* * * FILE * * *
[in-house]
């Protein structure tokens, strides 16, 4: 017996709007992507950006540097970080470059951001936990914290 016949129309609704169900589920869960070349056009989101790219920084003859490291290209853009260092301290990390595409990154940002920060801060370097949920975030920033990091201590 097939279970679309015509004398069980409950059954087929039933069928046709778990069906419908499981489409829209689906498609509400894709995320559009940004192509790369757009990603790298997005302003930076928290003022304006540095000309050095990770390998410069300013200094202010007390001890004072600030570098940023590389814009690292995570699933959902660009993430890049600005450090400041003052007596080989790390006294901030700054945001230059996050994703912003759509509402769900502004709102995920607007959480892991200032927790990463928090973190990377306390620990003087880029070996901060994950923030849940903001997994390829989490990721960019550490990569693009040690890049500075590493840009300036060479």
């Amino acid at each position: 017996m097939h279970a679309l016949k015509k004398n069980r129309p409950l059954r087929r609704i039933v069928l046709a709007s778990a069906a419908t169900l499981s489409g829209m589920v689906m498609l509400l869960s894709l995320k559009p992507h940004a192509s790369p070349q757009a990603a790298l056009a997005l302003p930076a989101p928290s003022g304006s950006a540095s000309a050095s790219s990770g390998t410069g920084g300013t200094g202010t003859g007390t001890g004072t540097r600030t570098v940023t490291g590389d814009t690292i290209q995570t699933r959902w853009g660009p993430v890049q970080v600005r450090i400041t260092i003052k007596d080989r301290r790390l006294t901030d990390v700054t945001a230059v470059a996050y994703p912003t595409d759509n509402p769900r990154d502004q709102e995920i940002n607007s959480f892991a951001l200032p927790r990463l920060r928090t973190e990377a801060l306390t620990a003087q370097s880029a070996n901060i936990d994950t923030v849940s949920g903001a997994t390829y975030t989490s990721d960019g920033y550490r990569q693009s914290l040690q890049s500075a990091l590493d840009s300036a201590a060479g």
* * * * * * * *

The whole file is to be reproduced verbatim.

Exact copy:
[in-house]
């Protein structure tokens, strides 16, 4: 017996709007992507950006540097970080470059951001936990914290 016949129309609704169900589920869960070349056009989101790219920084003859490291290209853009260092301290990390595409990154940002920060801060370097949920975030920033990091201590 097939279970679309015509004398069980409950059954087929039933069928046709778990069906419908499981489409829209689906498609509400894709995320559009940004192509790369757009990603790298997005302003930076928290003022304006540095000309050095990770390998410069300013200094202010007390001890004072600030570098940023590389814009690292995570699933959902660009993430890049600005450090400041003052007596080989790390006294901030700054945001230059996050994703912003759509509402769900502004709102995920607007959480892991200032927790990463928090973190990377306390620990003087880029070996901060994950923030849940903001997994390829989490990721960019550490990569693009040690890049500075590493840009300036060479």
């Amino acid at each position: 017996m097939h279970a679309l016949k015509k004398n069980r129309p409950l059954r087929r609704i039933v069928l046709a709007s778990a069906a419908t169900l499981s489409g829209m589920v689906m498609l509400l869960s894709l995320k559009p992507h940004a192509s790369p070349q757009a990603a790298l056009a997005l302003p930076a989101p928290s003022g304006s950006a540095s000309a050095s790219s990770g390998t410069g920084g300013t200094g202010t003859g007390t001890g004072t540097r600030t570098v940023t490291g590389d814009t690292i290209q995570t699933r959902w853009g660009p993430v890049q970080v600005r450090i400041t260092i003052k007596d080989r301290r790390l006294t901030d990390v700054t945001a230059v470059a996050y994703p912003t595409d759509n509402p769900r990154d502004q709102e995920i940002n607007s959480f892991a951001l200032p927790r990463l920060r928090t973190e990377a801060l306390t620990a003087q370097s880029a070996n901060i936990d994950t923030v849940s949920g903001a997994t390829y975030t989490s990721d960019g920033y550490r990569q693009s914290l040690q890049s500075a990091l590493d840009s300036a201590a060479g």